I really enjoy The Craft‘s soundtrack, in all its mid-’90s glory. The official soundtrack album isn’t really out of print, so I’m breaking my own rules by writing about it, but this is my column — I can break them if I want. And since the official release is incomplete, I figured I’d give you the whole thing plus the missing tracks, which include Siouxsie & the Banshees’ “Sick Child,” Portishead’s “Scorn” (a remix of “Glory Box,” from their Glory Times singles compilation), and Connie Francis’s “Fallin’.”
The most notable track from this soundtrack is probably Love Spit Love’s cover of the Smiths’ “How Soon Is Now?,” which was recorded specifically for the film and released as a single from the album. It then went on to become the theme song of Charmed. In addition to other great covers — Our Lady Peace’s version of the Beatles’ “Tomorrow Never Knows,” Letters to Cleo’s take on the Cars’ “Dangerous Type,” and Juliana Hatfield’s remake of Marianne Faithfull’s “Witches Song” — there are some great original tunes on the soundtrack, including “Dark Secret” by Matthew Sweet, who, between August of ’95 and May of ’96, landed six songs on various soundtrack albums, including Kids in the Hall: Brain Candy, Flipper, and even The Baby-Sitters Club.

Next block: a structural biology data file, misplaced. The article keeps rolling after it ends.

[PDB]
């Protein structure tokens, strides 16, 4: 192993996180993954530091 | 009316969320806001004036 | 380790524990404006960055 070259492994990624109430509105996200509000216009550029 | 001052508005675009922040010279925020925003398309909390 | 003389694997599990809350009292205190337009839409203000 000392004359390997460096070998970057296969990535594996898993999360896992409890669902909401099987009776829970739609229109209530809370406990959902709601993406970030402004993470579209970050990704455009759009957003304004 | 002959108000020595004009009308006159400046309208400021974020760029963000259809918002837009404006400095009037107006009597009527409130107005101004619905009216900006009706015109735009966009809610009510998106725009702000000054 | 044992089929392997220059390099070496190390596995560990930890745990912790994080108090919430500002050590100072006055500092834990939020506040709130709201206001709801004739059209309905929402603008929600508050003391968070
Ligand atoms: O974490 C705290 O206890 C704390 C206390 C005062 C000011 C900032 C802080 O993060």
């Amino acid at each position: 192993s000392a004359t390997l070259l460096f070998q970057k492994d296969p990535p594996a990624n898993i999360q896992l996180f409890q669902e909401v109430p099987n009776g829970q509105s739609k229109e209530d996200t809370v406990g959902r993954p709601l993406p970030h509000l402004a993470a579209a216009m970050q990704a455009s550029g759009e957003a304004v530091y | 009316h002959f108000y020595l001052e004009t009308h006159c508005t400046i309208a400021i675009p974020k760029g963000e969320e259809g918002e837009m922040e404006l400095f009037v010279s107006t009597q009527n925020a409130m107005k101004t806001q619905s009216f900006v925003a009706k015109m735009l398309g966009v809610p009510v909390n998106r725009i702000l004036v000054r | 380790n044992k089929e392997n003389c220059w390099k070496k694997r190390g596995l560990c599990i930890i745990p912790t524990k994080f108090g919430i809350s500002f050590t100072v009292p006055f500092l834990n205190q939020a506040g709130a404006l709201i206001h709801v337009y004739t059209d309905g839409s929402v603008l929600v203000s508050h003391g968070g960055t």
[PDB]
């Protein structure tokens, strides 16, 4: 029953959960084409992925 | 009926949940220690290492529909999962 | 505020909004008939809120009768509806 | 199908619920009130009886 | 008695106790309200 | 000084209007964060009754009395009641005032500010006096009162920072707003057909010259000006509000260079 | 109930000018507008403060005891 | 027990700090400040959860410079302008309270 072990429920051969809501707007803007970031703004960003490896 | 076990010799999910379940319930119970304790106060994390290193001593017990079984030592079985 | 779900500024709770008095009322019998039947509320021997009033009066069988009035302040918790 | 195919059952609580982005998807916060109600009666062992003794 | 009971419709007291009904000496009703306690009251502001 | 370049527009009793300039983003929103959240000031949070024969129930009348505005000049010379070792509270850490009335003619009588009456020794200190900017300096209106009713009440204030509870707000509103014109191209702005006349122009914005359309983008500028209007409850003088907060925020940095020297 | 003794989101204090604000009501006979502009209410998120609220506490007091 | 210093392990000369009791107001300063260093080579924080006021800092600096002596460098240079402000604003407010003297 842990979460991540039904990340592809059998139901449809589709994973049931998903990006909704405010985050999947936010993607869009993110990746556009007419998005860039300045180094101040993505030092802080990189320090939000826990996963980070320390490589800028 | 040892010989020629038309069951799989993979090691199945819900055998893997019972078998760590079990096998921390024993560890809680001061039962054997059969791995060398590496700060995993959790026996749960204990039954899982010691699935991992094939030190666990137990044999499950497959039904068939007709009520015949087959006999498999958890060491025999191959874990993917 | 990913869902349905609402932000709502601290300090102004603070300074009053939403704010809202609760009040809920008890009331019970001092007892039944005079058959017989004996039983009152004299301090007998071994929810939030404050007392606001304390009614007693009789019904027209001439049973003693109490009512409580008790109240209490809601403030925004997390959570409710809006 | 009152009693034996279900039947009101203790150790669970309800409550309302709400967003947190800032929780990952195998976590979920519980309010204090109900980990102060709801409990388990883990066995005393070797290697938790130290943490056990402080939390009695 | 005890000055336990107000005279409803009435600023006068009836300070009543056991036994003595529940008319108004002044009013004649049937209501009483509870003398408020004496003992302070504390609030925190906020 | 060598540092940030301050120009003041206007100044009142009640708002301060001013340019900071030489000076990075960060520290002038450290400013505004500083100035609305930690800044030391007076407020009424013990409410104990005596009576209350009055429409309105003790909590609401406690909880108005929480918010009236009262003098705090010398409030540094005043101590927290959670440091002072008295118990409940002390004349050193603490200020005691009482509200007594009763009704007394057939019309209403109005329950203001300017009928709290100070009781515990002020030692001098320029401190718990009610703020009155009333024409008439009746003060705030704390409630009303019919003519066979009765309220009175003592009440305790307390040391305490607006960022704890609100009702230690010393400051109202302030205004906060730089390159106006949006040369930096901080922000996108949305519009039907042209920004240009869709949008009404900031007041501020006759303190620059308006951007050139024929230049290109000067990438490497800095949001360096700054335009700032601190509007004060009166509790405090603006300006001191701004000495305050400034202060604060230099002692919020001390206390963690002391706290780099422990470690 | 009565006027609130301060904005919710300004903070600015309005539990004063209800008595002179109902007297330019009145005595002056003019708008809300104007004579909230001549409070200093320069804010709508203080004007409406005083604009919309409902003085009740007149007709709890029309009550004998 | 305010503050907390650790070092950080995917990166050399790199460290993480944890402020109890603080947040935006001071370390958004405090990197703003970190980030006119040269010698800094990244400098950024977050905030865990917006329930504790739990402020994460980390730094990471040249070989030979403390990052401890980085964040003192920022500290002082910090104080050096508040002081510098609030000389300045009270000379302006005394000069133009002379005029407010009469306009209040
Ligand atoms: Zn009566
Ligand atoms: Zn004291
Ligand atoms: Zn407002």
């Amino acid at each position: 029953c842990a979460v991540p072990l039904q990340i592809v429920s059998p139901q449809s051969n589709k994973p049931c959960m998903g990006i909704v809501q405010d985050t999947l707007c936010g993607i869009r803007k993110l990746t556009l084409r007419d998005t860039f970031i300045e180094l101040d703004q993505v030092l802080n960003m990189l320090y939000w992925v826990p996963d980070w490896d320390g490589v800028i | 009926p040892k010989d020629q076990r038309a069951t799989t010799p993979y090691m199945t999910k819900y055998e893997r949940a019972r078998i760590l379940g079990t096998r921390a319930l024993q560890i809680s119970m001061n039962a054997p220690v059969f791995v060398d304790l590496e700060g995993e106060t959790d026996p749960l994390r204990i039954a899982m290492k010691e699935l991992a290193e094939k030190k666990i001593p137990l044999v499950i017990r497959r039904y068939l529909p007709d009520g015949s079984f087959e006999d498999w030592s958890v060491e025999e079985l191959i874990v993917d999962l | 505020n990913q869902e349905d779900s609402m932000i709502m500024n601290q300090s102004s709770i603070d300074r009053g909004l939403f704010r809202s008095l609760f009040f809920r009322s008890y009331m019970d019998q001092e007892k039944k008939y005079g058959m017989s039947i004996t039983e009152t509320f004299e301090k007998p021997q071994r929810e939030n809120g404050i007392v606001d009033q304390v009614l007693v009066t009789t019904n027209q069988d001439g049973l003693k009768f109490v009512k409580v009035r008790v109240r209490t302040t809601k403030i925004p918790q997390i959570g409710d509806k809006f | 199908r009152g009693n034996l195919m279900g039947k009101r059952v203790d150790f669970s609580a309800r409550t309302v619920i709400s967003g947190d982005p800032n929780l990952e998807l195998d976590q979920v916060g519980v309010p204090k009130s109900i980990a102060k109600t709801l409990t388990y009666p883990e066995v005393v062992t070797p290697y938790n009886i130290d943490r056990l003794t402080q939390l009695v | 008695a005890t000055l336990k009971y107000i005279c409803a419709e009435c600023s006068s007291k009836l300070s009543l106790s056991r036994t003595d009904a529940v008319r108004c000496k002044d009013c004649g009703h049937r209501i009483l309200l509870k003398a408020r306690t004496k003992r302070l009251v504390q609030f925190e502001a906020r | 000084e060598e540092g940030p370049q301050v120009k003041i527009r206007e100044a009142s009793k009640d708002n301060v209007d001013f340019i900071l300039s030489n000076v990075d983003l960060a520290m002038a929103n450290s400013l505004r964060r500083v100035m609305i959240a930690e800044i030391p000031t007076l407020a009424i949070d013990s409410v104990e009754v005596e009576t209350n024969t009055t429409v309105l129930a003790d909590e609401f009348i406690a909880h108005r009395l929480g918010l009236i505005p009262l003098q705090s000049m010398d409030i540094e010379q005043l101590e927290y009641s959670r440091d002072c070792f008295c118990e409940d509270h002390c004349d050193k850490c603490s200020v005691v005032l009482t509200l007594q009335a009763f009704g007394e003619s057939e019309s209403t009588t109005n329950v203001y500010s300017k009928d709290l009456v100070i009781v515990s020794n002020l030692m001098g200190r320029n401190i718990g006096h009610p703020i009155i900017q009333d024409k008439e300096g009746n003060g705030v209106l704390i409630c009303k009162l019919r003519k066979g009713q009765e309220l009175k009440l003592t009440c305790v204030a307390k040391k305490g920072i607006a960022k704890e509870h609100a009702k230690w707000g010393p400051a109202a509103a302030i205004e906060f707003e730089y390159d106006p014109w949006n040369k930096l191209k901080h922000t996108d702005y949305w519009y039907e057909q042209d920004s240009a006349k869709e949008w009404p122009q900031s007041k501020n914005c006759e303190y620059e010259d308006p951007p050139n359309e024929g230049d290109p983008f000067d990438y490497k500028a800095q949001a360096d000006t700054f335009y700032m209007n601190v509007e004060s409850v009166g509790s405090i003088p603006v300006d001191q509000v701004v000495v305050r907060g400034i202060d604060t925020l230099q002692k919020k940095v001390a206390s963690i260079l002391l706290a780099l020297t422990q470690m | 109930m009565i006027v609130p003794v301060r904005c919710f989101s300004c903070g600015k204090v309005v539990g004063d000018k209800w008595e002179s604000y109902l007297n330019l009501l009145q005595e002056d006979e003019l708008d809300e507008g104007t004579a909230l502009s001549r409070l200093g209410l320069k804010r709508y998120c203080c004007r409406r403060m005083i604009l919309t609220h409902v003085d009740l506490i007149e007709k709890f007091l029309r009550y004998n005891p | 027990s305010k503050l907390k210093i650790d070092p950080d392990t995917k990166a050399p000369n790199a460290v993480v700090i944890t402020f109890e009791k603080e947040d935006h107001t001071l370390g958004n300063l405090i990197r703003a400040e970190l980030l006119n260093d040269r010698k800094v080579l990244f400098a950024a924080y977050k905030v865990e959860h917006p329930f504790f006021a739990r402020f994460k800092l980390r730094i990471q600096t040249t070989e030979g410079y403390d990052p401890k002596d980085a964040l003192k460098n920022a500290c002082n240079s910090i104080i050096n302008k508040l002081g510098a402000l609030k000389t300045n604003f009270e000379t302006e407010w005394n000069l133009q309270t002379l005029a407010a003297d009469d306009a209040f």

Our Lady Peace – Tomorrow Never Knows
Sponge – All This and Nothing
Love Spit Love – How Soon Is Now?
Jewel – Under the Water
Juliana Hatfield – Witches Song
Tripping Daisy – Jump Into the Fire
Letters to Cleo – Dangerous Type
Siouxsie & the Banshees – Sick Child
Connie Francis – Fallin’
Matthew Sweet – Dark Secret
All Too Much – Warning
Portishead – Scorn
Spacehog – The Horror
Elastica – Spastica
Heather Nova – I Have the Touch
Now, this next bit really has nothing to do with The Craft, but I can’t help myself — it’s Halloween! I mentioned earlier that Fairuza Balk stars in The Worst Witch, a fun witch movie for kids from the ’80s. But did you know that it also stars Tim Curry and he does the most amazing musical number, “Anything Can Happen on Halloween”? No? Well, consider this your treat …